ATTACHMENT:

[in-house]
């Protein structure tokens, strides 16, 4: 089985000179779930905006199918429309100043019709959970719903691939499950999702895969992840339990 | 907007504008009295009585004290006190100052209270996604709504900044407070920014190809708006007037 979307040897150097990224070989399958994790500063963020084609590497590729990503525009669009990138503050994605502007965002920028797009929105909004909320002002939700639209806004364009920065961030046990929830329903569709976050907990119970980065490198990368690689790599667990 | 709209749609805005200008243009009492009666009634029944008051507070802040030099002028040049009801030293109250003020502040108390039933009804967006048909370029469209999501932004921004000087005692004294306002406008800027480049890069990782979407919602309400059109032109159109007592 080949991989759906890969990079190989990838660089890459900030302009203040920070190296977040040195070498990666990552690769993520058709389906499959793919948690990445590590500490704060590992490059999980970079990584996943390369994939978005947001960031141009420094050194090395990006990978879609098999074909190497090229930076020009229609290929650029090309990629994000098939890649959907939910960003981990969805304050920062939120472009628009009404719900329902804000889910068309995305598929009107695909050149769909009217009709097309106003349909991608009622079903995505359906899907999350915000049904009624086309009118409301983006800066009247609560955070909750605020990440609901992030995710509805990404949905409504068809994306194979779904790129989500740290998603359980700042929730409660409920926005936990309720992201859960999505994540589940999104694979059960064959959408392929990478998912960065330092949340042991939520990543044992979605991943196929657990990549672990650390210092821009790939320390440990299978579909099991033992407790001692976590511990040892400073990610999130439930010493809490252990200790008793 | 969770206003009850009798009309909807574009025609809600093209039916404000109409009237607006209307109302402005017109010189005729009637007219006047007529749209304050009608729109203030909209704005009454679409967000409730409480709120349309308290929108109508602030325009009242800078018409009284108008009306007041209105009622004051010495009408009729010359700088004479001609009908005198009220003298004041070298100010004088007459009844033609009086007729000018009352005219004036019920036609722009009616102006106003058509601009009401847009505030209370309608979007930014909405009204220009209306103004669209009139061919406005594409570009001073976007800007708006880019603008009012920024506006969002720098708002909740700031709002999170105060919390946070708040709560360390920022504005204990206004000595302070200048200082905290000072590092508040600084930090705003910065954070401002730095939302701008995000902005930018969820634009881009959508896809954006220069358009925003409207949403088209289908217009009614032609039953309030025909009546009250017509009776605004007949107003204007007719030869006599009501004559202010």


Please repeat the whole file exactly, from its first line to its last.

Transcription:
[in-house]
């Protein structure tokens, strides 16, 4: 089985000179779930905006199918429309100043019709959970719903691939499950999702895969992840339990 | 907007504008009295009585004290006190100052209270996604709504900044407070920014190809708006007037 979307040897150097990224070989399958994790500063963020084609590497590729990503525009669009990138503050994605502007965002920028797009929105909004909320002002939700639209806004364009920065961030046990929830329903569709976050907990119970980065490198990368690689790599667990 | 709209749609805005200008243009009492009666009634029944008051507070802040030099002028040049009801030293109250003020502040108390039933009804967006048909370029469209999501932004921004000087005692004294306002406008800027480049890069990782979407919602309400059109032109159109007592 080949991989759906890969990079190989990838660089890459900030302009203040920070190296977040040195070498990666990552690769993520058709389906499959793919948690990445590590500490704060590992490059999980970079990584996943390369994939978005947001960031141009420094050194090395990006990978879609098999074909190497090229930076020009229609290929650029090309990629994000098939890649959907939910960003981990969805304050920062939120472009628009009404719900329902804000889910068309995305598929009107695909050149769909009217009709097309106003349909991608009622079903995505359906899907999350915000049904009624086309009118409301983006800066009247609560955070909750605020990440609901992030995710509805990404949905409504068809994306194979779904790129989500740290998603359980700042929730409660409920926005936990309720992201859960999505994540589940999104694979059960064959959408392929990478998912960065330092949340042991939520990543044992979605991943196929657990990549672990650390210092821009790939320390440990299978579909099991033992407790001692976590511990040892400073990610999130439930010493809490252990200790008793 | 969770206003009850009798009309909807574009025609809600093209039916404000109409009237607006209307109302402005017109010189005729009637007219006047007529749209304050009608729109203030909209704005009454679409967000409730409480709120349309308290929108109508602030325009009242800078018409009284108008009306007041209105009622004051010495009408009729010359700088004479001609009908005198009220003298004041070298100010004088007459009844033609009086007729000018009352005219004036019920036609722009009616102006106003058509601009009401847009505030209370309608979007930014909405009204220009209306103004669209009139061919406005594409570009001073976007800007708006880019603008009012920024506006969002720098708002909740700031709002999170105060919390946070708040709560360390920022504005204990206004000595302070200048200082905290000072590092508040600084930090705003910065954070401002730095939302701008995000902005930018969820634009881009959508896809954006220069358009925003409207949403088209289908217009009614032609039953309030025909009546009250017509009776605004007949107003204007007719030869006599009501004559202010």